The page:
Thus, Maria Duyst was the granddaughter of the man appointed guardian of the children Cornelia never had who was himself son of Cornelia's great aunt, also an Uttenbroek.

At the time of the birth of their daughter Johanna Maria, who was baptized on February 24, 1686 in the Domkerk in Utrecht, the couple lived at Achter Sint Pieter 4 in Utrecht. Johanna Maria was born eight months after the marriage. In April 1687, the family lived on the Hyppolitusbuurt in Delft. On April 19, 1687, Johanna Maria was buried out of this house in Delft. Source:

In December 1693, Leeuwenhoek rented one of the towers in Delft's wall and began a very productive period. In June 1694, Leeuwenhoek's second wife died after a long illness. He began writing a new letter full of scientific observations about twice a month. In 1696, the fifth volume of his collected letters was dedicated to Maria's husband. In flowery and not so grammatical Dutch, Leeuwenhoek referred to the many times he visited the estate at Renswoude (photo on right; click to enlarge) and the great time he had there. No mention of Frederik Adriaan's wife, but Leeuwenhoek used the word schaamtens. Schaamte means shame and in some contexts bashful or embarrassed, but the schaamtens form is not in any dictionary, even those from the 17th century. If it means "little shameful moments" or "embarrassing moments" which seems to work grammatically, what was Leeuwenhoek referring to? His own feelings? Some faux pas he committed? Why is he recalling it for publication?

During this period, Leeuwenhoek wrote a dozen letters to Frederik Adriaan. None mentioned Maria. Maria began a salon in den Haag, where she and Frederik Adriaan lived, dedicated to the discussion of science. In 1647, Maria bought two lots of his microscopes at auction.

When she died in 1754 at age 91, Maria Duyst van Voorhout van Reede van Renswoude van Emmickhuysen en Bornewal was one of the richest people in the Republic. She was the last member of her family and eventually got it all, plus her husband's estates. She had a fortune of more than 2 million guilders. Few individuals (as opposed to families) in the history of humanity who weren't royalty had ever been so rich.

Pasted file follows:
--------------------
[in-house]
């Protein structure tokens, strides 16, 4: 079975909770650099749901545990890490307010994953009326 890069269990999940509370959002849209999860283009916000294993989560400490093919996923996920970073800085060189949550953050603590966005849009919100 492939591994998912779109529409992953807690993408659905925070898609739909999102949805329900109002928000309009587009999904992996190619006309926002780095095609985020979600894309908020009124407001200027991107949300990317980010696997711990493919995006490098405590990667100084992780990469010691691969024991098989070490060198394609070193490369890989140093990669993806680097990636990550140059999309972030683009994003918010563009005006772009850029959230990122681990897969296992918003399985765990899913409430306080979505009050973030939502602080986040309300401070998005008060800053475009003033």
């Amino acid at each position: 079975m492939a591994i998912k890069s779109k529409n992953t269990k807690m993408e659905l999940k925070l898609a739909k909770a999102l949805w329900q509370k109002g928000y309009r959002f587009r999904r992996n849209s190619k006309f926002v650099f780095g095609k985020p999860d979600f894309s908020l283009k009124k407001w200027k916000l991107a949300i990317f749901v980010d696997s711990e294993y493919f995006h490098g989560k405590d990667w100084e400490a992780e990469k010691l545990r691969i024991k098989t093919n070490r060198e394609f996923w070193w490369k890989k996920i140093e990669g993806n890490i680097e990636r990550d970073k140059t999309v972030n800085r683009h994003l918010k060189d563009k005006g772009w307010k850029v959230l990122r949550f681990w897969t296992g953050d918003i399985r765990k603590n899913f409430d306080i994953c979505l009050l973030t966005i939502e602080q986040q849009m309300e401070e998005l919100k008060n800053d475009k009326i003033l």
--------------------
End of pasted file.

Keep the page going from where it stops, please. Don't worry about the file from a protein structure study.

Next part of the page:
In her will, Maria left 1.5 million guilders to establish a foundation with three schools, one in Utrecht, one in Delft, and one in den Haag. They were dedicated to providing poor young boys with training in scientific techniques, poor young boys just like her friend Antony van Leeuwenhoek.

Paul Durven

I have found about a dozen legal documents with Maria's name on them. Several of them also have the name of a lawyer, Paul Durven. When Maria's grandmother's died in 1686, Paul Durven was named the executor of her estate, which Maria could not receive until after her husband Adriaan's death. When Leeuwenhoek rented the tower in 1693, Duven's name was on that document, too. Durven's daughter Geertruijt had two children in the mid-1690's [check date]. She named one Maria and the other Frederik Adriaan. Durven's family, along with the Groenewegen family, were named in a secret codicil to the will of Maria's grandmother, opened only after Maria's death, that led members of the two families to contest the will. They ended up settling for 300,000 gulden, leaving the 1.5 million for the foundation. Lagenbach's Eenzinnige dame has a detailed discussion of the contested will.

Frederik Adriaan

In addition to being an influential nobleman and politician, Frederik Adriaan was a notorious homosexual and finally got arrested (after Leeuwenhoek’s death) in his hometown of Utrecht during a period when homosexuals were blamed for bringing God's wrath upon the Dutch Republic. Perhaps that's why Maria's grandmother didn't like him. It didn't seem to matter to Leeuwenhoek.

At the time, the most common punishment for almost everything short of murder was banning. The criminal would get some public humiliation, such as a whipping, and then be banned from the city or province or even the whole country for years or for life. Homosexuality was a category by itself. Wikipedia's Utrecht Sodomy Trials:

In Utrecht, some forty men were tried, of whom 18 were convicted and strangled. Other punishments included hanging and drowning in a barrel of water. The convicts' remains were either burnt, cast into the sea or buried under the gallows.

Frederik Adriaan escaped punishment by escaping (banning himself) to his ancestral estate, Renswoude, where he was Lord and beyond punishment. The portrait of Frederik Adriaan, given this context, is interesting.